Australian supermarkets have been accused of secrecy and relying on "false solutions" while claiming they are tackling the plastic packaging crisis.
An audit has handed Australia's four largest grocery retailers a fail grade for their efforts to deal with the mountain of plastic that encases the products on their shelves.
Aldi was the best of a bad bunch, scoring 20 per cent for its efforts, ahead of Coles on 15, Woolworths on 10, and Metcash - which owns the IGA/Foodland brands - on just 3 per cent.
The audit, by the Australian Marine Conservation Society and the Boomerang Alliance, is a first attempt to independently verify what grocery retailers are doing to address the problem.
The overwhelming conclusion is not nearly enough.
"Unwillingness to publicly release packaging data amongst most supermarkets indicates that the use of plastics may not be reducing in real terms," it says.
"All four supermarkets were unable to demonstrate evidence of significant progress in resource recovery and increasing the use of recycled plastic content."
When supermarkets did release data, it was cherry-picked, the audit says.
"Supermarkets are only applying plastic reduction targets to own-brand products.
"By only measuring and reporting against targets for their own-brand packaging, Woolworths, Coles and Metcash avoid taking responsibility for the majority of plastics on their shelves.
"Without the whole picture, Australian consumers cannot have confidence that supermarkets have reduced plastic in any meaningful manner."
The audit was based on data provided by supermarkets, in public reports, and on shopper surveys. The bulk of each score was based on actions to reduce, reuse and recycle plastic.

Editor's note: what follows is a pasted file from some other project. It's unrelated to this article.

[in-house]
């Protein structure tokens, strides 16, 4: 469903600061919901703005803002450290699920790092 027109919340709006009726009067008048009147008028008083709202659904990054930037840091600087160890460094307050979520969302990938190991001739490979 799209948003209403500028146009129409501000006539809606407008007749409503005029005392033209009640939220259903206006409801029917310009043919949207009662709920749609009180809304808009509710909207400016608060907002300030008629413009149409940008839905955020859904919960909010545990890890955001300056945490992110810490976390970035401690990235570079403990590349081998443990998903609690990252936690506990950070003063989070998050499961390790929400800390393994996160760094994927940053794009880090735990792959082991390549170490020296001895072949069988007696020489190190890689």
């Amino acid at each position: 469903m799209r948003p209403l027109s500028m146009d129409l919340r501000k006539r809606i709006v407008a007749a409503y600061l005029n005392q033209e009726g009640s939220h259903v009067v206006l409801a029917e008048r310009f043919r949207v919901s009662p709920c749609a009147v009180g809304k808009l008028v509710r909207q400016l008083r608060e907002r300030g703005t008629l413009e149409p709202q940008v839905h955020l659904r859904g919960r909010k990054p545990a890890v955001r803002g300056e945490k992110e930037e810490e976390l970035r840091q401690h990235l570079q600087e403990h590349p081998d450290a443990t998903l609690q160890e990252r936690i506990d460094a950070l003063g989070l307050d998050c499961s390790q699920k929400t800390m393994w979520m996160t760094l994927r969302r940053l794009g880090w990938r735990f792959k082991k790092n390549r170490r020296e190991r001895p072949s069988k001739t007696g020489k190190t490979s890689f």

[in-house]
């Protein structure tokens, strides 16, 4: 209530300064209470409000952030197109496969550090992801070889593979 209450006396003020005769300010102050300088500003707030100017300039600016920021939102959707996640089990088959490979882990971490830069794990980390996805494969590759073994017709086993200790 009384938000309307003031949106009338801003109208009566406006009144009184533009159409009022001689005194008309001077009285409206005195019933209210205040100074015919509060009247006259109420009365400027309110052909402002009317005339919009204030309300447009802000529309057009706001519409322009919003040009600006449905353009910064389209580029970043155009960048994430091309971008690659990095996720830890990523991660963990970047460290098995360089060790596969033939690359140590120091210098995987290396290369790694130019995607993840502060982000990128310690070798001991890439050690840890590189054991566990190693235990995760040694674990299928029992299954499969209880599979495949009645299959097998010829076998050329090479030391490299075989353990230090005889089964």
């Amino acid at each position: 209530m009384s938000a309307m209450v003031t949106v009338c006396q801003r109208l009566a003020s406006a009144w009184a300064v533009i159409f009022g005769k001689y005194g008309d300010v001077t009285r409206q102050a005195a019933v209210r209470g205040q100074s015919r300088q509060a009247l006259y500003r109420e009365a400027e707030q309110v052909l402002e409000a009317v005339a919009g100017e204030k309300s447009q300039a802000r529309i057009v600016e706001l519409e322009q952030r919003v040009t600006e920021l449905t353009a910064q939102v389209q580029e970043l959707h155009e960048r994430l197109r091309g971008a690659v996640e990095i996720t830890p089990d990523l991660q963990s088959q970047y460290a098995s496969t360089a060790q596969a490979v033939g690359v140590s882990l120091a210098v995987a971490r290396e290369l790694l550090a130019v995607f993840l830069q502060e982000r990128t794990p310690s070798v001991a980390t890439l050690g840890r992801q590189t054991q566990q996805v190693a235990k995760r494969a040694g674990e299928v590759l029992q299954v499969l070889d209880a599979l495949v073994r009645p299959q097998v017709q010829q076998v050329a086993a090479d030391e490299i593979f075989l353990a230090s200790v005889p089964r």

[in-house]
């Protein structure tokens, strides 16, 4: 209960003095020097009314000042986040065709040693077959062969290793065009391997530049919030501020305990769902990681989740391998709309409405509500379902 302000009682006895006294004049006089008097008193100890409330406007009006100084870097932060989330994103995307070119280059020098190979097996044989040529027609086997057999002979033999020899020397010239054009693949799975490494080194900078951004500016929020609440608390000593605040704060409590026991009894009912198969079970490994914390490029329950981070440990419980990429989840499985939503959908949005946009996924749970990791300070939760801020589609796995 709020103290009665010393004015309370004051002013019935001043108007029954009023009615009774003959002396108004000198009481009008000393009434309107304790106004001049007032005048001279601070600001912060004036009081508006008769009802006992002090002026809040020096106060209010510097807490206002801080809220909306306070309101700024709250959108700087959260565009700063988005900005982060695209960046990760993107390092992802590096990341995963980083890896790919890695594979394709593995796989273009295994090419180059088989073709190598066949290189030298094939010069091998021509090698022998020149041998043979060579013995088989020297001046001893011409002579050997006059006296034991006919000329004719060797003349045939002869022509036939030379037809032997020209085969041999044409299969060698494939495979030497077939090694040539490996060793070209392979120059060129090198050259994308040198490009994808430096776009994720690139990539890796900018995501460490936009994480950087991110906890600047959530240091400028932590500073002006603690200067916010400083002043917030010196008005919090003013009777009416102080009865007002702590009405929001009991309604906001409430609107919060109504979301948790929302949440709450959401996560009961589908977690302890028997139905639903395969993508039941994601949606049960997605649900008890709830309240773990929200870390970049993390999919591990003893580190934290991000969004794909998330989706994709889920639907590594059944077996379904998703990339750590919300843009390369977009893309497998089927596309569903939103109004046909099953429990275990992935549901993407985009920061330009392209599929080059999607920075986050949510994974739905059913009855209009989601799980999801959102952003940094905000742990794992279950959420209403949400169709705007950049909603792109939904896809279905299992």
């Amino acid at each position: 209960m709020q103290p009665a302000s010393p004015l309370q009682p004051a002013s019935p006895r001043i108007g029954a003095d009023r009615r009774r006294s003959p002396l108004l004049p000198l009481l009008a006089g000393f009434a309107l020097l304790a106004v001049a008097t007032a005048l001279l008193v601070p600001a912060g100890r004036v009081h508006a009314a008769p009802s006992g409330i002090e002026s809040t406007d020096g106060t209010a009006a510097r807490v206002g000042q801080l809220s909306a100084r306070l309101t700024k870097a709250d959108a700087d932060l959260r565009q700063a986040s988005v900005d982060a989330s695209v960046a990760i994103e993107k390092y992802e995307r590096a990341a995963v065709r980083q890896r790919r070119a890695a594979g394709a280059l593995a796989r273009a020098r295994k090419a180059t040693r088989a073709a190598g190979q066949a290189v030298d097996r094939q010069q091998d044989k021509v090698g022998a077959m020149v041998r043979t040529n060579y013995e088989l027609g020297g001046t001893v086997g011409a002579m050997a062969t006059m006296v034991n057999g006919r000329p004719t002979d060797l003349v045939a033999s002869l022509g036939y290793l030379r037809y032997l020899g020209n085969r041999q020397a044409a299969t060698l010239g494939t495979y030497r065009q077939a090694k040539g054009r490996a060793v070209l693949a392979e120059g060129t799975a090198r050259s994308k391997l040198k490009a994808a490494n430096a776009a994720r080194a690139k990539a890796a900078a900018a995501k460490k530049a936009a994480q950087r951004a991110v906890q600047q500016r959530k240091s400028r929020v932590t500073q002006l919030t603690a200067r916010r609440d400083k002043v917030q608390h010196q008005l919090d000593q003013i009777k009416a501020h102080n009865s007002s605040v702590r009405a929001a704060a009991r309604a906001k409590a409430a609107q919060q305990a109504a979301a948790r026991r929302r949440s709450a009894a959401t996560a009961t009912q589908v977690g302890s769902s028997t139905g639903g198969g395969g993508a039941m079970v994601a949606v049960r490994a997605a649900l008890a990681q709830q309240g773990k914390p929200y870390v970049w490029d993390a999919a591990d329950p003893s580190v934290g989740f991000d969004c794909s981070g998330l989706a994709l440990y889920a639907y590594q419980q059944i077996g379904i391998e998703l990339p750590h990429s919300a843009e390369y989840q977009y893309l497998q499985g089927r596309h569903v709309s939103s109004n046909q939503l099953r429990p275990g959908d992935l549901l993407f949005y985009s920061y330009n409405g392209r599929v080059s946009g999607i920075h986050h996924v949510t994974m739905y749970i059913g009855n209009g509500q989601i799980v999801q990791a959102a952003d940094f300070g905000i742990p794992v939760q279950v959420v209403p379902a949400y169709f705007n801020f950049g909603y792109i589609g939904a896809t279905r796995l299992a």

AMCS plastics campaign manager Shane Cucow co-authored the report and said the audit exposed some worrying practices.
One is light-weighting, where the thickness of plastic packaging is reduced rather than replaced with something better.
While there are benefits, Mr Cucow says it perpetuates plastic use and supermarkets can avoid more effective solutions like providing reuse and refill options.
There is also evidence supermarkets are pivoting towards soft plastics, which are harder to recycle.
Australia has never had a soft plastics scheme capable of recycling the volume produced, even before the small REDcycle program collapsed.
While supermarkets are part of efforts to establish a new scheme, Mr Cucow says it will be years before that's operating at scale.
All of that adds up to a concerning situation where transparency is lacking, solutions can be dubious, retailers are reporting on progress in whatever way they like, and customers can't be sure of outcomes, he says.
"What we're seeing in the annual report of companies like Woolworths, for example, is they're reporting that they've reduced virgin plastics. But they don't show how that was done. And underneath that, what we see is things like lightweighting, or moving to things like soft plastics."
Mr Cucow says supermarkets must also explain why plastic-wrapped fruit and vegetables were cheaper than loose produce 78 per cent of the time.
Woolworths says it is "disappointing to see that this report has based its ratings on incomplete data, and as a result is not a reliable reflection of packaging sustainability at Woolworths".
"We've removed more than 1.4 million kilograms of virgin plastic from our range since 2018, and across all the packaging we can control there is an average recycled content of 49 per cent."
"We know there is still more to do, and we will continue to publish our packaging data to hold ourselves accountable for our progress, while encouraging our suppliers to do the same."
Coles says 83.8 per cent of Coles Own Brand packaging is recyclable, and recent improvements include reducing plastic packaging on some Own Brand products, and switching to paper shopping bags - replacing the 230 million soft plastic bags it used to sell annually.
Aldi says it reports transparently on its commitments, which include reducing plastic packaging by 25 per cent by 2025, with 83 per cent of its packaging currently recyclable, reusable or compostable.
Metcash said it would review the report and look to make improvements while continuing to work with stores.
Australian Associated Press
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